You've Got Gluten-Free Questions? Erin McKenna's Got Answers
|Photo: Tara Donne|
Baking without using wheat
flour—the base ingredient in everything from chocolate chip cookies to red velvet cake—sounds like something out of a hybrid reality show called Survivor: The Bakery Challenge. Still, the Center for
Celiac Research at the University of Maryland says 6 percent of the population is now
following a gluten-free diet, avoiding wheat. That means there are a lot of
people roaming the aisles of health food stores wondering what the difference
is between garbanzo and fava bean flour and rice flour, and what exactly is xanthan gum? Erin McKenna, who founded the
gluten-free, vegan bakeshop BabyCakes NYC, which now has an outpost in Los Angeles, just published her second book, BabyCakes Covers the
Classics (Clarkson Potter). Although she had her share of disasters when she was first learning how to make muffins and pies sans all-purpose flour, she's since perfected honey buns, thin mints and German chocolate cake, which makes her just the person to answer a few of our questions.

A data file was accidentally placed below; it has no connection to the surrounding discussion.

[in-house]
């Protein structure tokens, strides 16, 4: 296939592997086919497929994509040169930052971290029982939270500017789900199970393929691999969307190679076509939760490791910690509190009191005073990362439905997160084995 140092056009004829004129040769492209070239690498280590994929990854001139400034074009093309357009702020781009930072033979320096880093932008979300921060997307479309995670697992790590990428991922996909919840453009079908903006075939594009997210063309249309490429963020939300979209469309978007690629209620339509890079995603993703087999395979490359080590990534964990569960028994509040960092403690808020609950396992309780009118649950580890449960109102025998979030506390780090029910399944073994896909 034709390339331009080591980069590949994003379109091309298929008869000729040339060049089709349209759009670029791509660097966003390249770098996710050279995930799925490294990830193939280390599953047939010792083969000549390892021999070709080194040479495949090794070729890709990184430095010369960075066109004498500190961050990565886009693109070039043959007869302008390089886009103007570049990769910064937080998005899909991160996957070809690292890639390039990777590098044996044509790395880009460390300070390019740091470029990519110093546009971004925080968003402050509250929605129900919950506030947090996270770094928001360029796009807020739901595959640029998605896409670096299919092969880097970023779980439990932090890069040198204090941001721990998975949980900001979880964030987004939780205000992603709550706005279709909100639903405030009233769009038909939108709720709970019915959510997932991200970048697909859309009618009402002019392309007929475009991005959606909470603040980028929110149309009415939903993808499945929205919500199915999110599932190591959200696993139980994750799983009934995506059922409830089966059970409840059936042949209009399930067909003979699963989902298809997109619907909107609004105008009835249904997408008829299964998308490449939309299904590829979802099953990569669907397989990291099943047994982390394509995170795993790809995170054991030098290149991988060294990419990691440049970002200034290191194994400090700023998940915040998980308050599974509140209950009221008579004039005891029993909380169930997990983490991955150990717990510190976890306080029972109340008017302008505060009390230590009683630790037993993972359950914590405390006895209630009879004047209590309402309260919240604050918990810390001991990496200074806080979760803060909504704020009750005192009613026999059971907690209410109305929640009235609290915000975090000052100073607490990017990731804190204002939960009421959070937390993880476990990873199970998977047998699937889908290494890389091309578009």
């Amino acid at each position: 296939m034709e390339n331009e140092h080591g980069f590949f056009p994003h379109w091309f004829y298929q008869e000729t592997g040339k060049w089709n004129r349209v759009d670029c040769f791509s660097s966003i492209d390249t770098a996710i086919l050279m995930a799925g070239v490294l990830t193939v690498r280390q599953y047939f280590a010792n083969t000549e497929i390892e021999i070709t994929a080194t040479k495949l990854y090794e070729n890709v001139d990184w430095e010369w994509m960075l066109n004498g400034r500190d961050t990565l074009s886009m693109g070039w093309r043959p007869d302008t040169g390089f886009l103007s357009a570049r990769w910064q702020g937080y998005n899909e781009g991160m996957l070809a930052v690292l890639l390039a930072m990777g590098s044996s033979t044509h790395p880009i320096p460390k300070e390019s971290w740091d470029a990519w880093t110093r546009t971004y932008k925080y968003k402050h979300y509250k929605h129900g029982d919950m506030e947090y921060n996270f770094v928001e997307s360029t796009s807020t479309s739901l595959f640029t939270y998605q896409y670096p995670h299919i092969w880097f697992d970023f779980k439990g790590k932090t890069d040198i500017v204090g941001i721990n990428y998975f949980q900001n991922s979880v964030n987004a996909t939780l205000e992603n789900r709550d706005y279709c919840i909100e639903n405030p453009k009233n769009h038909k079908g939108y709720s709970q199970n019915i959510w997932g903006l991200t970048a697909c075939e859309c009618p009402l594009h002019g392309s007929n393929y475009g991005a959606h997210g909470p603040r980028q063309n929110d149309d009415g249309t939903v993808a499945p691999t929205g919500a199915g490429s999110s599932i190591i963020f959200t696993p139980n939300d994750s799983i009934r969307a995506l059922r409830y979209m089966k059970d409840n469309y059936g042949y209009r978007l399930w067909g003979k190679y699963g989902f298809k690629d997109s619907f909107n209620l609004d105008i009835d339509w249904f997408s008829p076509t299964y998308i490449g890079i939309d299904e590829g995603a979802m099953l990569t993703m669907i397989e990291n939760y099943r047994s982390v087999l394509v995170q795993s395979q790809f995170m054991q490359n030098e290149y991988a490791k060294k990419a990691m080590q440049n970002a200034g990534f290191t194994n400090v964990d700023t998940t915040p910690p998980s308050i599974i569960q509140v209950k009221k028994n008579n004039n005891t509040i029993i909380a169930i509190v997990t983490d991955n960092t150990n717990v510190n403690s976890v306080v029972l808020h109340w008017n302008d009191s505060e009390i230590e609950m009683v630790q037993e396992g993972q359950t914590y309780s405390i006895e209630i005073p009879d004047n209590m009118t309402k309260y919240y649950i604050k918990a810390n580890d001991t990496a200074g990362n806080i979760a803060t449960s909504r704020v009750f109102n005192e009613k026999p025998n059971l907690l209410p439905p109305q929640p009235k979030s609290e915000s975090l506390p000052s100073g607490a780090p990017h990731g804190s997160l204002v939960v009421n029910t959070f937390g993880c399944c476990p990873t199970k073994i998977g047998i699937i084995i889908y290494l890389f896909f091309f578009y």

Read the instructions (even the
ones in the beginning of the book, before the recipes) all the way through
before you buy the items you need and get to work. This is standard protocol
for all cooking, but especially important in gluten-free. Recipes often use ingredients
such as refined coconut oil and potato starch, and important information about
how to measure them (e.g., coconut oil must be melted first) is often in the
All gluten-free flours have
their strengths—and weaknesses. McKenna likes garbanzo and fava bean flour for
banana bread, cupcakes and cakes that she wants to have a "nice rise" and
fluffiness to them. Rice flour, on the other hand, would make a cake grainy and
dense—but it's perfect for brownies.
Just add water. McKenna's trick
for batters that seem too thick (and you know you've crossed into that
territory when it's hard to stir, or a wooden spoon stands up straight when
stuck into the mixture): Just add a little bit of hot water, a teaspoon or so
at a time. The heat will loosen up any stiffness.
Measure xanthan gum precisely.
This is one step where you don't want to eyeball it, McKenna says, because even
a little too much xanthan gum (a carbohydrate that adds volume) than a
recipe calls for will ruin a cake's texture, making it too chewy.